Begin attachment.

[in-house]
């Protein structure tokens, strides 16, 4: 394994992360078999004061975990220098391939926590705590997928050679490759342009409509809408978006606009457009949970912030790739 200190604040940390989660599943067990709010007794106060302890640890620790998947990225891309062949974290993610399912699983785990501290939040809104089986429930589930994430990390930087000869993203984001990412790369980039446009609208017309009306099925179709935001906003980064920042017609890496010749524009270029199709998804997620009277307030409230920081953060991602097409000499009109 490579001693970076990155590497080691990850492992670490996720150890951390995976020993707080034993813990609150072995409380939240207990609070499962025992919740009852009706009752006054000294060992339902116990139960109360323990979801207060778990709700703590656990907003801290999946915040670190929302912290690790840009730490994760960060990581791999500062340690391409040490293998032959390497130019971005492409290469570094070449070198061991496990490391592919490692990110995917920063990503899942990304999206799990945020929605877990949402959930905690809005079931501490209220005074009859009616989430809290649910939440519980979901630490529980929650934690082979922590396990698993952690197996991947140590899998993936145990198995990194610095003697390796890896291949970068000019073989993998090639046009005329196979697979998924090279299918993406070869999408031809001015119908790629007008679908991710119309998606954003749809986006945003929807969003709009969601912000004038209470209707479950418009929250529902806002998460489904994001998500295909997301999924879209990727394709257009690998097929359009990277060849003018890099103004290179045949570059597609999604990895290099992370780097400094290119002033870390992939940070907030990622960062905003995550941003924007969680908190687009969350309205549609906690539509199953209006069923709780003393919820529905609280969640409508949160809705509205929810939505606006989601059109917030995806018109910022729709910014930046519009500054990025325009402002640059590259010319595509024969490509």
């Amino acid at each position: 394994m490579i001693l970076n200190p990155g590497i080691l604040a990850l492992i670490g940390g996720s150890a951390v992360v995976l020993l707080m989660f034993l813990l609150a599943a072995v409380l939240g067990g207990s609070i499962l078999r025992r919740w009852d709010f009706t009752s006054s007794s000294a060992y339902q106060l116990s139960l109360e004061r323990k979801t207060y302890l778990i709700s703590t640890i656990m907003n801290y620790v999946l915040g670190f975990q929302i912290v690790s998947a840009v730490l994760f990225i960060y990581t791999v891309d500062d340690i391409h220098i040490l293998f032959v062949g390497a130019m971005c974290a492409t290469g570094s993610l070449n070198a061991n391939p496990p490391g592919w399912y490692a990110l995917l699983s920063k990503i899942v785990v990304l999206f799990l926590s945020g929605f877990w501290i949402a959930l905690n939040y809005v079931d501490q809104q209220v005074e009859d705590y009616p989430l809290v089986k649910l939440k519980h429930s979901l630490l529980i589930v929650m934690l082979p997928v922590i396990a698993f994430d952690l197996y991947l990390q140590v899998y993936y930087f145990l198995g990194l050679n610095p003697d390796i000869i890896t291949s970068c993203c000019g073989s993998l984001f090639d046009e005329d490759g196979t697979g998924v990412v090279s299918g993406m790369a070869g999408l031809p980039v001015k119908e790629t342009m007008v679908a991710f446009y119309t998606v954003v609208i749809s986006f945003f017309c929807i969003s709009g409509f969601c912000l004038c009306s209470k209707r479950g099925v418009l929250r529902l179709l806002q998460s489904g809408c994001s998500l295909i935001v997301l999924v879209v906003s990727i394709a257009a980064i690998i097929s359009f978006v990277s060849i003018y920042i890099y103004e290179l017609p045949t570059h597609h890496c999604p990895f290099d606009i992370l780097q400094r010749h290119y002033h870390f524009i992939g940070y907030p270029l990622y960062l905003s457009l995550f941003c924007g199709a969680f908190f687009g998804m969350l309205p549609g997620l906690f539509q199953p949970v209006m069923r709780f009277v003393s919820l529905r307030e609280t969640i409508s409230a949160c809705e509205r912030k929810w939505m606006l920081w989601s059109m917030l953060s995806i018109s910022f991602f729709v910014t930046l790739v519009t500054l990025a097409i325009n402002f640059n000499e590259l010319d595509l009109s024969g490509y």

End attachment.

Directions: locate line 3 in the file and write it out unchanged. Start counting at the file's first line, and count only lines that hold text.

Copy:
């Amino acid at each position: 394994m490579i001693l970076n200190p990155g590497i080691l604040a990850l492992i670490g940390g996720s150890a951390v992360v995976l020993l707080m989660f034993l813990l609150a599943a072995v409380l939240g067990g207990s609070i499962l078999r025992r919740w009852d709010f009706t009752s006054s007794s000294a060992y339902q106060l116990s139960l109360e004061r323990k979801t207060y302890l778990i709700s703590t640890i656990m907003n801290y620790v999946l915040g670190f975990q929302i912290v690790s998947a840009v730490l994760f990225i960060y990581t791999v891309d500062d340690i391409h220098i040490l293998f032959v062949g390497a130019m971005c974290a492409t290469g570094s993610l070449n070198a061991n391939p496990p490391g592919w399912y490692a990110l995917l699983s920063k990503i899942v785990v990304l999206f799990l926590s945020g929605f877990w501290i949402a959930l905690n939040y809005v079931d501490q809104q209220v005074e009859d705590y009616p989430l809290v089986k649910l939440k519980h429930s979901l630490l529980i589930v929650m934690l082979p997928v922590i396990a698993f994430d952690l197996y991947l990390q140590v899998y993936y930087f145990l198995g990194l050679n610095p003697d390796i000869i890896t291949s970068c993203c000019g073989s993998l984001f090639d046009e005329d490759g196979t697979g998924v990412v090279s299918g993406m790369a070869g999408l031809p980039v001015k119908e790629t342009m007008v679908a991710f446009y119309t998606v954003v609208i749809s986006f945003f017309c929807i969003s709009g409509f969601c912000l004038c009306s209470k209707r479950g099925v418009l929250r529902l179709l806002q998460s489904g809408c994001s998500l295909i935001v997301l999924v879209v906003s990727i394709a257009a980064i690998i097929s359009f978006v990277s060849i003018y920042i890099y103004e290179l017609p045949t570059h597609h890496c999604p990895f290099d606009i992370l780097q400094r010749h290119y002033h870390f524009i992939g940070y907030p270029l990622y960062l905003s457009l995550f941003c924007g199709a969680f908190f687009g998804m969350l309205p549609g997620l906690f539509q199953p949970v209006m069923r709780f009277v003393s919820l529905r307030e609280t969640i409508s409230a949160c809705e509205r912030k929810w939505m606006l920081w989601s059109m917030l953060s995806i018109s910022f991602f729709v910014t930046l790739v519009t500054l990025a097409i325009n402002f640059n000499e590259l010319d595509l009109s024969g490509y």